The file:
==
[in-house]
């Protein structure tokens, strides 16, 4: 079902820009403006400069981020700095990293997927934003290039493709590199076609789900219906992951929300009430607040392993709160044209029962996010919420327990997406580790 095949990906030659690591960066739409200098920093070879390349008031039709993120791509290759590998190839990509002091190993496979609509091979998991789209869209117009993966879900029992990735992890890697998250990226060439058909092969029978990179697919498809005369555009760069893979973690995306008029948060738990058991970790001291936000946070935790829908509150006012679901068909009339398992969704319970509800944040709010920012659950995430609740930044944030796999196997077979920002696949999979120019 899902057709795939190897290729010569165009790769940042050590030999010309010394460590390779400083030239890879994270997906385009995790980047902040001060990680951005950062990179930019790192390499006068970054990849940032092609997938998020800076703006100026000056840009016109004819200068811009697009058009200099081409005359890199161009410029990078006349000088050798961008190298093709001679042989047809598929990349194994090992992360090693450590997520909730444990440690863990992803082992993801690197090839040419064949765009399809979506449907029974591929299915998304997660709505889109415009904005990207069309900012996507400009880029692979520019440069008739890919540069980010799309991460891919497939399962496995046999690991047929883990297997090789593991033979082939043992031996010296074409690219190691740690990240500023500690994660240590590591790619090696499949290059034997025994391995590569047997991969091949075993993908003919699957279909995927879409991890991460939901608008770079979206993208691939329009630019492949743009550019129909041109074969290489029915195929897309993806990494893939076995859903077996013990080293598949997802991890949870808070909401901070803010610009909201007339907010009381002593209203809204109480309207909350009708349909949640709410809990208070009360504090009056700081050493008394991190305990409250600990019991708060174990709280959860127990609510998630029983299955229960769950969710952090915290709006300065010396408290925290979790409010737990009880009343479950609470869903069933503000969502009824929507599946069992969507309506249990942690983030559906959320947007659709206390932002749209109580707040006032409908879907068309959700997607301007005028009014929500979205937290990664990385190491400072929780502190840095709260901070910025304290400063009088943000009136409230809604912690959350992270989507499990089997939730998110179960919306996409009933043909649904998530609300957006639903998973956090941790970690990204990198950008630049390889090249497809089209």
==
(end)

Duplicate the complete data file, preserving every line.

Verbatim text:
[in-house]
């Protein structure tokens, strides 16, 4: 079902820009403006400069981020700095990293997927934003290039493709590199076609789900219906992951929300009430607040392993709160044209029962996010919420327990997406580790 095949990906030659690591960066739409200098920093070879390349008031039709993120791509290759590998190839990509002091190993496979609509091979998991789209869209117009993966879900029992990735992890890697998250990226060439058909092969029978990179697919498809005369555009760069893979973690995306008029948060738990058991970790001291936000946070935790829908509150006012679901068909009339398992969704319970509800944040709010920012659950995430609740930044944030796999196997077979920002696949999979120019 899902057709795939190897290729010569165009790769940042050590030999010309010394460590390779400083030239890879994270997906385009995790980047902040001060990680951005950062990179930019790192390499006068970054990849940032092609997938998020800076703006100026000056840009016109004819200068811009697009058009200099081409005359890199161009410029990078006349000088050798961008190298093709001679042989047809598929990349194994090992992360090693450590997520909730444990440690863990992803082992993801690197090839040419064949765009399809979506449907029974591929299915998304997660709505889109415009904005990207069309900012996507400009880029692979520019440069008739890919540069980010799309991460891919497939399962496995046999690991047929883990297997090789593991033979082939043992031996010296074409690219190691740690990240500023500690994660240590590591790619090696499949290059034997025994391995590569047997991969091949075993993908003919699957279909995927879409991890991460939901608008770079979206993208691939329009630019492949743009550019129909041109074969290489029915195929897309993806990494893939076995859903077996013990080293598949997802991890949870808070909401901070803010610009909201007339907010009381002593209203809204109480309207909350009708349909949640709410809990208070009360504090009056700081050493008394991190305990409250600990019991708060174990709280959860127990609510998630029983299955229960769950969710952090915290709006300065010396408290925290979790409010737990009880009343479950609470869903069933503000969502009824929507599946069992969507309506249990942690983030559906959320947007659709206390932002749209109580707040006032409908879907068309959700997607301007005028009014929500979205937290990664990385190491400072929780502190840095709260901070910025304290400063009088943000009136409230809604912690959350992270989507499990089997939730998110179960919306996409009933043909649904998530609300957006639903998973956090941790970690990204990198950008630049390889090249497809089209």